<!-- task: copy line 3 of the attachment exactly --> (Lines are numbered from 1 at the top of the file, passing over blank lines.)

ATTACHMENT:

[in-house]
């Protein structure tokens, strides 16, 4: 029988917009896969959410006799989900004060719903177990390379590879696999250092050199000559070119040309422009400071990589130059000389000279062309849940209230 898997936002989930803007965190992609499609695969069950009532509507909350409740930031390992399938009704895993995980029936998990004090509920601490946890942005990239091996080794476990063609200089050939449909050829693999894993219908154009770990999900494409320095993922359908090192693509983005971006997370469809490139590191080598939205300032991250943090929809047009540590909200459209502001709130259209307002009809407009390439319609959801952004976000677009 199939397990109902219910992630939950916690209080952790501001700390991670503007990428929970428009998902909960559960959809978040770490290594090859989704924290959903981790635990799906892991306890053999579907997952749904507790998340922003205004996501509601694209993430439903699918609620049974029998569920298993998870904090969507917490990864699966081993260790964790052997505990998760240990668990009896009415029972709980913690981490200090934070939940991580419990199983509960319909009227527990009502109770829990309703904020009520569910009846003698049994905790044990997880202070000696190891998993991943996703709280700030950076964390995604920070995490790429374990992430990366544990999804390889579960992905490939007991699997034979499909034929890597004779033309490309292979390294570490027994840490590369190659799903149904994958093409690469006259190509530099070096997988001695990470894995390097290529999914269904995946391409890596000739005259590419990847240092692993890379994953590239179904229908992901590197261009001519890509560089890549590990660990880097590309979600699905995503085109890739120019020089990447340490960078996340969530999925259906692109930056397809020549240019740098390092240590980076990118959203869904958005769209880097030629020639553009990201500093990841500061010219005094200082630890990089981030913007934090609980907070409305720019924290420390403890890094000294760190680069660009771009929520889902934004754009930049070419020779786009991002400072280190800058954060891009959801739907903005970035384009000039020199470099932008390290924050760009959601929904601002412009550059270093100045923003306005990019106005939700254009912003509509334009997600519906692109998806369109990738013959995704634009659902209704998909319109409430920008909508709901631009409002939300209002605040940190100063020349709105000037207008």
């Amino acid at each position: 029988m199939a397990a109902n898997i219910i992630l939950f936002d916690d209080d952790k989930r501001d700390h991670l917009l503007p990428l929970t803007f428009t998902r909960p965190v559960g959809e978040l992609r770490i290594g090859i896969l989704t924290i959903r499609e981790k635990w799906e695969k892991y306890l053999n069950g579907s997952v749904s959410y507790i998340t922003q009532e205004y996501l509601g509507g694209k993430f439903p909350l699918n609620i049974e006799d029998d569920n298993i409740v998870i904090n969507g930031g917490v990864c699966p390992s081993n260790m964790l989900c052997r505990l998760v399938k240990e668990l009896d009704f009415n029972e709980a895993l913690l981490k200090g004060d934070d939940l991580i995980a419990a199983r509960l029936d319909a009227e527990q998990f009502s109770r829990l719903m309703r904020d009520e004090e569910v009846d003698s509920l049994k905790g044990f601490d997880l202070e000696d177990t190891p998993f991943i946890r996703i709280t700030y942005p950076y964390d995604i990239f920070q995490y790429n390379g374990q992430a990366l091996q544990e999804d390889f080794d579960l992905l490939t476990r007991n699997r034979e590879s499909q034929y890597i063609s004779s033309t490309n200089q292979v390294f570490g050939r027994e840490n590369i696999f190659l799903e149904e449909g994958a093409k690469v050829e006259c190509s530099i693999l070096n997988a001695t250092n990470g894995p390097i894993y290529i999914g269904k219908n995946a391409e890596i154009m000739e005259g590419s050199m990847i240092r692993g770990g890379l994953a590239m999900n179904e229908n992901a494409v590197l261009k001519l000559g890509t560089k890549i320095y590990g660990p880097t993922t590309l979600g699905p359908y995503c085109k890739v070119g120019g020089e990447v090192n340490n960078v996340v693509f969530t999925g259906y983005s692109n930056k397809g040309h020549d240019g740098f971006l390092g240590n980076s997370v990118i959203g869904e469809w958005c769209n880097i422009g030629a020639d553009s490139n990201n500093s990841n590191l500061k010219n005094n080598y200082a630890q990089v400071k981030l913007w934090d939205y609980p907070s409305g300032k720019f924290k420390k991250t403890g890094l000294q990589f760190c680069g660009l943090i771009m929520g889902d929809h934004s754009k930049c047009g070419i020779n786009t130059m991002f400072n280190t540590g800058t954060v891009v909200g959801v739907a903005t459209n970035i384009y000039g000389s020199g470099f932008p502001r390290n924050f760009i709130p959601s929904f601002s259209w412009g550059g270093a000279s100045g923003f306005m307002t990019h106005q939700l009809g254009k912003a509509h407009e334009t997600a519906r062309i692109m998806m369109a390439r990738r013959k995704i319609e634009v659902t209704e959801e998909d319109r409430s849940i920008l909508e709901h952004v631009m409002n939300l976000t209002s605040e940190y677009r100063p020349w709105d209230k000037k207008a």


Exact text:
């Amino acid at each position: 029988m199939a397990a109902n898997i219910i992630l939950f936002d916690d209080d952790k989930r501001d700390h991670l917009l503007p990428l929970t803007f428009t998902r909960p965190v559960g959809e978040l992609r770490i290594g090859i896969l989704t924290i959903r499609e981790k635990w799906e695969k892991y306890l053999n069950g579907s997952v749904s959410y507790i998340t922003q009532e205004y996501l509601g509507g694209k993430f439903p909350l699918n609620i049974e006799d029998d569920n298993i409740v998870i904090n969507g930031g917490v990864c699966p390992s081993n260790m964790l989900c052997r505990l998760v399938k240990e668990l009896d009704f009415n029972e709980a895993l913690l981490k200090g004060d934070d939940l991580i995980a419990a199983r509960l029936d319909a009227e527990q998990f009502s109770r829990l719903m309703r904020d009520e004090e569910v009846d003698s509920l049994k905790g044990f601490d997880l202070e000696d177990t190891p998993f991943i946890r996703i709280t700030y942005p950076y964390d995604i990239f920070q995490y790429n390379g374990q992430a990366l091996q544990e999804d390889f080794d579960l992905l490939t476990r007991n699997r034979e590879s499909q034929y890597i063609s004779s033309t490309n200089q292979v390294f570490g050939r027994e840490n590369i696999f190659l799903e149904e449909g994958a093409k690469v050829e006259c190509s530099i693999l070096n997988a001695t250092n990470g894995p390097i894993y290529i999914g269904k219908n995946a391409e890596i154009m000739e005259g590419s050199m990847i240092r692993g770990g890379l994953a590239m999900n179904e229908n992901a494409v590197l261009k001519l000559g890509t560089k890549i320095y590990g660990p880097t993922t590309l979600g699905p359908y995503c085109k890739v070119g120019g020089e990447v090192n340490n960078v996340v693509f969530t999925g259906y983005s692109n930056k397809g040309h020549d240019g740098f971006l390092g240590n980076s997370v990118i959203g869904e469809w958005c769209n880097i422009g030629a020639d553009s490139n990201n500093s990841n590191l500061k010219n005094n080598y200082a630890q990089v400071k981030l913007w934090d939205y609980p907070s409305g300032k720019f924290k420390k991250t403890g890094l000294q990589f760190c680069g660009l943090i771009m929520g889902d929809h934004s754009k930049c047009g070419i020779n786009t130059m991002f400072n280190t540590g800058t954060v891009v909200g959801v739907a903005t459209n970035i384009y000039g000389s020199g470099f932008p502001r390290n924050f760009i709130p959601s929904f601002s259209w412009g550059g270093a000279s100045g923003f306005m307002t990019h106005q939700l009809g254009k912003a509509h407009e334009t997600a519906r062309i692109m998806m369109a390439r990738r013959k995704i319609e634009v659902t209704e959801e998909d319109r409430s849940i920008l909508e709901h952004v631009m409002n939300l976000t209002s605040e940190y677009r100063p020349w709105d209230k000037k207008a």